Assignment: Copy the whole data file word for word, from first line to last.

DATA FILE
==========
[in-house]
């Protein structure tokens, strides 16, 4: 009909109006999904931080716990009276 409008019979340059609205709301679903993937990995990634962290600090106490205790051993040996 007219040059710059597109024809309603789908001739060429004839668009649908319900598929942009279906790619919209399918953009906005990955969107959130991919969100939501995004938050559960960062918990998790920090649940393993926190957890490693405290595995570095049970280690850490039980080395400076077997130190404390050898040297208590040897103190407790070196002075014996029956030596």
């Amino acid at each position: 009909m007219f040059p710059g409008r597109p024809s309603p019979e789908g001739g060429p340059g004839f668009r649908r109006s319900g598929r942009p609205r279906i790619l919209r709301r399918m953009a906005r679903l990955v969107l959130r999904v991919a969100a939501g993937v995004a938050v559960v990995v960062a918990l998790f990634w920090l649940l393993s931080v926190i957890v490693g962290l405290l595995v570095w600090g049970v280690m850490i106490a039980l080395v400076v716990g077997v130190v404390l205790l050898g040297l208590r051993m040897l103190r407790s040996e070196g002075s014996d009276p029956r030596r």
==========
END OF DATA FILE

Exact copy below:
[in-house]
């Protein structure tokens, strides 16, 4: 009909109006999904931080716990009276 409008019979340059609205709301679903993937990995990634962290600090106490205790051993040996 007219040059710059597109024809309603789908001739060429004839668009649908319900598929942009279906790619919209399918953009906005990955969107959130991919969100939501995004938050559960960062918990998790920090649940393993926190957890490693405290595995570095049970280690850490039980080395400076077997130190404390050898040297208590040897103190407790070196002075014996029956030596």
């Amino acid at each position: 009909m007219f040059p710059g409008r597109p024809s309603p019979e789908g001739g060429p340059g004839f668009r649908r109006s319900g598929r942009p609205r279906i790619l919209r709301r399918m953009a906005r679903l990955v969107l959130r999904v991919a969100a939501g993937v995004a938050v559960v990995v960062a918990l998790f990634w920090l649940l393993s931080v926190i957890v490693g962290l405290l595995v570095w600090g049970v280690m850490i106490a039980l080395v400076v716990g077997v130190v404390l205790l050898g040297l208590r051993m040897l103190r407790s040996e070196g002075s014996d009276p029956r030596r």